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Defining soldier equipment trade space: load effects on combat marksmanship and perception–action coupling

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Soldier equipment compromises task performance as temporal constraints during critical situations and load increase inertial and interactive forces during movement. Methods are necessary to optimise equipment that relate task performance to underlying coordination and perception–action coupling. Employing ecological task analysis and methods from dynamical systems theory, equipment load and coordination was examined during two sub-tasks embedded in combat performance, threat discrimination and dynamic marksmanship. Perception–action coupling was degraded with load during threat discrimination, leading to delays in functional reaction time. Reduced speed and accuracy during dynamic marksmanship under load was related to disrupted segmental coordination and adaptability during postural transitions between targets. These results show how reduced performance under load relates to coordination changes and perception–action coupling. These changes in functional capability are directly related to soldier survivability in combat. The methods employed may aid equipment design towards more optimised performance by modifying equipment or its distribution on humans.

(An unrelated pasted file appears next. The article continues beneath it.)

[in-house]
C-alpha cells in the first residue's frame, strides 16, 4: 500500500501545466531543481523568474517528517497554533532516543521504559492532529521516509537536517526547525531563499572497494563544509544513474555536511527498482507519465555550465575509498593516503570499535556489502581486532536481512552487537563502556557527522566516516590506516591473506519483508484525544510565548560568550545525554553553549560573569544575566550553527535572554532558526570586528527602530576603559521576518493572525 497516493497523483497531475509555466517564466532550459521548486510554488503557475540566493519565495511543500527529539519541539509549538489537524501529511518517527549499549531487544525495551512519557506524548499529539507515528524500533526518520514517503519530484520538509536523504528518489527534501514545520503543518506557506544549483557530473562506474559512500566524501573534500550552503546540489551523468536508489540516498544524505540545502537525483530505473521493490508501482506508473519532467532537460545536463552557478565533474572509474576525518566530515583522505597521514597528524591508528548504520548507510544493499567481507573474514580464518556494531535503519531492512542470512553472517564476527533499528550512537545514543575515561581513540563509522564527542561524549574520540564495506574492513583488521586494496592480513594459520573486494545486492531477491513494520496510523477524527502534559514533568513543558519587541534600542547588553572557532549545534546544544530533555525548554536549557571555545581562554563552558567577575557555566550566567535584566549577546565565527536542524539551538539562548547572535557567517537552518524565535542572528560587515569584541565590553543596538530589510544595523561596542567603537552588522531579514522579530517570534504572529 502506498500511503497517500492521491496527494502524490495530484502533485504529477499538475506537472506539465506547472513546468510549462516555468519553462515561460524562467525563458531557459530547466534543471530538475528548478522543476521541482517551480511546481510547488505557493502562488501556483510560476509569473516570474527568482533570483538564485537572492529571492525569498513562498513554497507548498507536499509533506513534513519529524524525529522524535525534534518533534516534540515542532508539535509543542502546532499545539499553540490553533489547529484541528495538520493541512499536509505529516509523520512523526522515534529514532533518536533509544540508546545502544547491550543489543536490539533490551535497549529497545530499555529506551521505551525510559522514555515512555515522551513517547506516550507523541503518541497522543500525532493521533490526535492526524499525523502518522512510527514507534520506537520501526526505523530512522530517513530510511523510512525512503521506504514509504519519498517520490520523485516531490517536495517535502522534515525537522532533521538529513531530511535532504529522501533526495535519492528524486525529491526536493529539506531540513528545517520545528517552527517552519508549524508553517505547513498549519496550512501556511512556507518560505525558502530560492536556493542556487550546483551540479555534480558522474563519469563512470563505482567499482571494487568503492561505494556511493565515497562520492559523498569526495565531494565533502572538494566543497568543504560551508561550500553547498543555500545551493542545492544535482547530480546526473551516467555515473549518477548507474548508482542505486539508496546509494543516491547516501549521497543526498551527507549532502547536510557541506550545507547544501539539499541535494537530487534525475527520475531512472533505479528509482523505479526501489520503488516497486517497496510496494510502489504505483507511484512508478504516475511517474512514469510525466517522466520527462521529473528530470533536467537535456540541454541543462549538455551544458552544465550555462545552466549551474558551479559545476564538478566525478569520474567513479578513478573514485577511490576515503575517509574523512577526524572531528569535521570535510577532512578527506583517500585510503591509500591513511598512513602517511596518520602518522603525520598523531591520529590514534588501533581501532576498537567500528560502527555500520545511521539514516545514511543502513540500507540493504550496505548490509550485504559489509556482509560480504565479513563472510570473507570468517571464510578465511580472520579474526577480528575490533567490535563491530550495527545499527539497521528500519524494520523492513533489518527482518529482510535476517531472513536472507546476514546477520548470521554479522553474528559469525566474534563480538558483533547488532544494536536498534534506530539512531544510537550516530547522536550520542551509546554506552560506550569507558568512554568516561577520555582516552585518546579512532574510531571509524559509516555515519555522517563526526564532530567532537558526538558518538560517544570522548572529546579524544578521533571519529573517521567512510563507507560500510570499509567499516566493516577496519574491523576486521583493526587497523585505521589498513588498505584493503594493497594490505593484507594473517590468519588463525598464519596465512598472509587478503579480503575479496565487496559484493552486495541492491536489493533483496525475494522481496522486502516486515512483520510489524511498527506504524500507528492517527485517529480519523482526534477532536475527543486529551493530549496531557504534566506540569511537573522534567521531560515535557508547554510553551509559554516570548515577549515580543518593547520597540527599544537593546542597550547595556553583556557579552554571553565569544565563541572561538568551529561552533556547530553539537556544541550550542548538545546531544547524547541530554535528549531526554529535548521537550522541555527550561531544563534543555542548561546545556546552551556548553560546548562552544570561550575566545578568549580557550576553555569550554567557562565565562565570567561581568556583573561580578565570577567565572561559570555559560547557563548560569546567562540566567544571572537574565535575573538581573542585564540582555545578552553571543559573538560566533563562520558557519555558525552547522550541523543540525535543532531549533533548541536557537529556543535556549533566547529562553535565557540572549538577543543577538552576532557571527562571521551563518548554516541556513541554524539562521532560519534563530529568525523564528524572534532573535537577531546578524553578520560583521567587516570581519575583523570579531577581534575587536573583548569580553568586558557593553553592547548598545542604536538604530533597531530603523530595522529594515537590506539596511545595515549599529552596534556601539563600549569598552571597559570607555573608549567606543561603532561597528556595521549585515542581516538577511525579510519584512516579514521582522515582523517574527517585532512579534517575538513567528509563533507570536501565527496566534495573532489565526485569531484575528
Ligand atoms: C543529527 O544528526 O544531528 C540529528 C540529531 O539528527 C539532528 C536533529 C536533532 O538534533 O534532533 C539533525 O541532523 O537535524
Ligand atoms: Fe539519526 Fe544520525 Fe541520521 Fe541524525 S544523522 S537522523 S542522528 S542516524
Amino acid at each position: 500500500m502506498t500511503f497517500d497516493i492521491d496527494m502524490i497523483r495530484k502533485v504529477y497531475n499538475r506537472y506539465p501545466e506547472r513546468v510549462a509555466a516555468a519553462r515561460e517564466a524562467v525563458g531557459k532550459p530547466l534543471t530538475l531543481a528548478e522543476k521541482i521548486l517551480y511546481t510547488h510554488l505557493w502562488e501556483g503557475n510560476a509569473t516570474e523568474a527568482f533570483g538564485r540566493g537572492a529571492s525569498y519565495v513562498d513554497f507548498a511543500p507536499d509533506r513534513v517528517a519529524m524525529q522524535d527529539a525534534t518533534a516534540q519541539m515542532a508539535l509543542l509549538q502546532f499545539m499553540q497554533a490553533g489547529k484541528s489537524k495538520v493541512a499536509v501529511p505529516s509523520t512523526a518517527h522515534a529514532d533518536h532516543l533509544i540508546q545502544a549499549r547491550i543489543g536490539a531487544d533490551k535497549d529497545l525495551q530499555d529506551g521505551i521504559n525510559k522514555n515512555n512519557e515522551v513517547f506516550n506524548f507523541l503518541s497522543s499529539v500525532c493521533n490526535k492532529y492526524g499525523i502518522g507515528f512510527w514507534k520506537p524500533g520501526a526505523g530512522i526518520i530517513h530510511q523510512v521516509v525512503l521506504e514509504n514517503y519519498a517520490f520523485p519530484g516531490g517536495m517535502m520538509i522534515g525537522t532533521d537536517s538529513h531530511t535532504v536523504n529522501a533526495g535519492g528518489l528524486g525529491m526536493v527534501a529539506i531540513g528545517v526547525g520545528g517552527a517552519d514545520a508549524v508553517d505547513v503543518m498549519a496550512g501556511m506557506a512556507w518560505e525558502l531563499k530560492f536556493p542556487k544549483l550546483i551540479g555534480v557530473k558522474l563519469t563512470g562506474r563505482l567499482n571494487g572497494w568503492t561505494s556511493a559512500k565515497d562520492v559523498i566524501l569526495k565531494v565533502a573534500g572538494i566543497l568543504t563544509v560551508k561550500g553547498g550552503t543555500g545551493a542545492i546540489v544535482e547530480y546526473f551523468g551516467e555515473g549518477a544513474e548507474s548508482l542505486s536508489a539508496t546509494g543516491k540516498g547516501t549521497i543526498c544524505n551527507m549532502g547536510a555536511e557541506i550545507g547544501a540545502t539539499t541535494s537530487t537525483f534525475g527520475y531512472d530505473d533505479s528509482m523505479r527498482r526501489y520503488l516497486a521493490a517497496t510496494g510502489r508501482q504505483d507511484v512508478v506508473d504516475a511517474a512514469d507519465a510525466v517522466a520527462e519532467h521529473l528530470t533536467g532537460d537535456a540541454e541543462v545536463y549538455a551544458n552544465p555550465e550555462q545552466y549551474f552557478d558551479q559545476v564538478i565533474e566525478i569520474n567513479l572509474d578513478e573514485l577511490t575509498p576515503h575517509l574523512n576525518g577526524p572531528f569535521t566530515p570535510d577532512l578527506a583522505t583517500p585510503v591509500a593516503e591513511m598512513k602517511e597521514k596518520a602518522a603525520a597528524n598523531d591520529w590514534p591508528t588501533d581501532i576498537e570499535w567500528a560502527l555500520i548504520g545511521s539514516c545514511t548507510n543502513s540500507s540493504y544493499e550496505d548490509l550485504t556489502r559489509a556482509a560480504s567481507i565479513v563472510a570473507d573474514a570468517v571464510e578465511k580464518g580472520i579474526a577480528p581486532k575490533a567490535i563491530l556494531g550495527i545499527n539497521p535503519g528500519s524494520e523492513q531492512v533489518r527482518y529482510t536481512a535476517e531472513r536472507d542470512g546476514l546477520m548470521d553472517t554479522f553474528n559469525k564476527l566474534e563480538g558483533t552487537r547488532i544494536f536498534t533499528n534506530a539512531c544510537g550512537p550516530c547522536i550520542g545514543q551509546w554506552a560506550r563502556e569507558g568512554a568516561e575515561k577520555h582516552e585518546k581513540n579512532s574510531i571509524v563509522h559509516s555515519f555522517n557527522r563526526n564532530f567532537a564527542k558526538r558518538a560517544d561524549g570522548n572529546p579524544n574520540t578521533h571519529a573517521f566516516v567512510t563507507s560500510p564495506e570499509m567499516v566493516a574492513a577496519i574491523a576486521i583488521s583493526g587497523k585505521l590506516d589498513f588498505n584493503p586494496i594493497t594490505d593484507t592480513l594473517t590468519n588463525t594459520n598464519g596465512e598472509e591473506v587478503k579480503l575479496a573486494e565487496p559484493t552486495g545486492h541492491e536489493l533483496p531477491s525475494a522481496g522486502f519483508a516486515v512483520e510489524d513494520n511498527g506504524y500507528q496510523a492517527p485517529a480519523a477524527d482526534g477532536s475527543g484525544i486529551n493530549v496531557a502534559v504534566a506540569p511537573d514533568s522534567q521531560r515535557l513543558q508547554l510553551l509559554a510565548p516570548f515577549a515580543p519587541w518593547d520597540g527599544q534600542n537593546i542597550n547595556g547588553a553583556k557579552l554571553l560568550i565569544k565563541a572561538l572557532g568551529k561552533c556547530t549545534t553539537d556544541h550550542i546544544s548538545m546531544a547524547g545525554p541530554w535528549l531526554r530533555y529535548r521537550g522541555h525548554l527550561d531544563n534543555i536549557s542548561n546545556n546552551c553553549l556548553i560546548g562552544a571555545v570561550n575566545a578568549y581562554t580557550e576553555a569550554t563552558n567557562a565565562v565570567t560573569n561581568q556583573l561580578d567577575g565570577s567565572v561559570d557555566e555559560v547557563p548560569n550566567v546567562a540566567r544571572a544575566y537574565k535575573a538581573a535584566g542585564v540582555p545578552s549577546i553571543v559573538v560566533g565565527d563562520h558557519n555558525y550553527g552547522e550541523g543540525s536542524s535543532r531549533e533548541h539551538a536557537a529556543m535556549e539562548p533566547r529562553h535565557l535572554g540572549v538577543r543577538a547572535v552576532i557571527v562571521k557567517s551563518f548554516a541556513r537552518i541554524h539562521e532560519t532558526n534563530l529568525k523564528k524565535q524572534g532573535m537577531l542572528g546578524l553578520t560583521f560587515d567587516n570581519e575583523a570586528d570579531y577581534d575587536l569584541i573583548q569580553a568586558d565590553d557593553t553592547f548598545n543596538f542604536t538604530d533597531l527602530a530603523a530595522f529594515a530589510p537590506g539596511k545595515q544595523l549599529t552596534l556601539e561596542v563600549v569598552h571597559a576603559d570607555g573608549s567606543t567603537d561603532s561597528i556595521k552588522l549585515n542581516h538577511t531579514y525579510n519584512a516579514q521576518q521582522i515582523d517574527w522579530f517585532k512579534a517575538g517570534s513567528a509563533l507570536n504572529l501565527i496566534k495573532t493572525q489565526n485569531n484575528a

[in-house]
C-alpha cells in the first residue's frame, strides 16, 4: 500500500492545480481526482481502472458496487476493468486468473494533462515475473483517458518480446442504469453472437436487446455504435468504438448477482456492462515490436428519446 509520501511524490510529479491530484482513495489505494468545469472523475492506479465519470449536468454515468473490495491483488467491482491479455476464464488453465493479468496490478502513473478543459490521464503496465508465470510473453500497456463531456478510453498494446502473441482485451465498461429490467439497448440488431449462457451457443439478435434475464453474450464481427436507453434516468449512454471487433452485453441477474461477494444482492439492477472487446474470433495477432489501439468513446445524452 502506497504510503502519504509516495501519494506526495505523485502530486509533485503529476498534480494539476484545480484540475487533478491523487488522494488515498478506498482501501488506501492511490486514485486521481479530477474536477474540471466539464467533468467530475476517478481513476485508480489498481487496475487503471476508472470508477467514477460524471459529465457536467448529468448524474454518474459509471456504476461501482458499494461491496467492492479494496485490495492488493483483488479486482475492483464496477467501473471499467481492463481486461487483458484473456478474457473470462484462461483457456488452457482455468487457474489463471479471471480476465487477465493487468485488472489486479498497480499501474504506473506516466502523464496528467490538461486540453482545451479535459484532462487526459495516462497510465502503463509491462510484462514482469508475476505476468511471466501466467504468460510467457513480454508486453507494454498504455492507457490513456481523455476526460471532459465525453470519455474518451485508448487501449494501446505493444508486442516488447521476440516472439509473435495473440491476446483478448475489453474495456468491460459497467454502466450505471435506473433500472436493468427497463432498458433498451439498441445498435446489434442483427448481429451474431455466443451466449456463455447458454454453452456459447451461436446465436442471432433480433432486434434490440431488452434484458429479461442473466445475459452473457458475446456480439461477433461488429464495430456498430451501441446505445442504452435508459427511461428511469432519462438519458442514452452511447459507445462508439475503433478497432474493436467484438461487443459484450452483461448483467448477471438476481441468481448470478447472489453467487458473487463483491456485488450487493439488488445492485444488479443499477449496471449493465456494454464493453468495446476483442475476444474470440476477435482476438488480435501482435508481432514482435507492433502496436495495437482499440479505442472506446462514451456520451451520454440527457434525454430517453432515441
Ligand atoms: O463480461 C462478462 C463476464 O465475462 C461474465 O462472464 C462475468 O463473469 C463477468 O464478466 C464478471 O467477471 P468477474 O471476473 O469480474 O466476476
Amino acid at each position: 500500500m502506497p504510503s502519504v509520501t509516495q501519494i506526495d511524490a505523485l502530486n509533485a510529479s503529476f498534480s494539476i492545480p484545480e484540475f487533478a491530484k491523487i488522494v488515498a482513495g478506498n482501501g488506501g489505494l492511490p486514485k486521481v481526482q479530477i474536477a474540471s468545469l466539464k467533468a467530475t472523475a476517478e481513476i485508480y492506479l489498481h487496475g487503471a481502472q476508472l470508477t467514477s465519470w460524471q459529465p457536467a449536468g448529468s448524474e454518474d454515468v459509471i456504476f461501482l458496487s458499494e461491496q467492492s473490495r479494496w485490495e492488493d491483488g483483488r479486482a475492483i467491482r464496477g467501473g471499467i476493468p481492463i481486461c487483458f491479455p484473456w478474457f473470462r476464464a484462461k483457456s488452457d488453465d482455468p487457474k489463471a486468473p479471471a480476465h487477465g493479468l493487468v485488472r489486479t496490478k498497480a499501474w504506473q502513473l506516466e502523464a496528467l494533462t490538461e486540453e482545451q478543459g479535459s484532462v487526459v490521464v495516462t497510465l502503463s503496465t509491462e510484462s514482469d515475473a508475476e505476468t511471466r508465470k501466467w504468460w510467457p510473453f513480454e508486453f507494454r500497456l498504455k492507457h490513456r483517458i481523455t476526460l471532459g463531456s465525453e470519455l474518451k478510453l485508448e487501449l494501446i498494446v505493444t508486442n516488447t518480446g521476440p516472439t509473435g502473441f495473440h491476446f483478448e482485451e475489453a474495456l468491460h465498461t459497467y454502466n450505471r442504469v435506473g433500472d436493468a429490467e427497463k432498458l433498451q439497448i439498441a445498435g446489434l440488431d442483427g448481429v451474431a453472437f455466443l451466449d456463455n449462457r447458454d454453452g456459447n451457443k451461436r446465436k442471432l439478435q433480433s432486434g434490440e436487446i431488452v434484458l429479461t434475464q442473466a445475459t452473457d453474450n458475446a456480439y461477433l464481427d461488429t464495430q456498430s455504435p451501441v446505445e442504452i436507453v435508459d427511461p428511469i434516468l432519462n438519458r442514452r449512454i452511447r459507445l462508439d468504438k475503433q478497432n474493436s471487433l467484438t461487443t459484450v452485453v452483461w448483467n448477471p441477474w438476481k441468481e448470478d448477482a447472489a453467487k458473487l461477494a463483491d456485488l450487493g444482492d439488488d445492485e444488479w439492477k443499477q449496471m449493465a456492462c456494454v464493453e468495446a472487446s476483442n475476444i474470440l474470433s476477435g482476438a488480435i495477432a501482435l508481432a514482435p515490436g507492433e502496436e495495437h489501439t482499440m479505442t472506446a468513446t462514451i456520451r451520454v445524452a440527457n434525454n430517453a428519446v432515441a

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Keywords: coordination dynamics; marksmanship; military ergonomics; perception–action coupling; survivability

Document Type: Research Article

Affiliations: 1: Sensory-Motor Control Lab, Kinesiology Department, University of Massachusetts, Totman Gymnasium, 25 Eastman Lane, Amherst, MA,01003, USA 2: Biostatistics Department, University of Massachusetts, Arnold House, North Pleasant Street, Amherst, MA,01003, USA

Publication date: November 1, 2013

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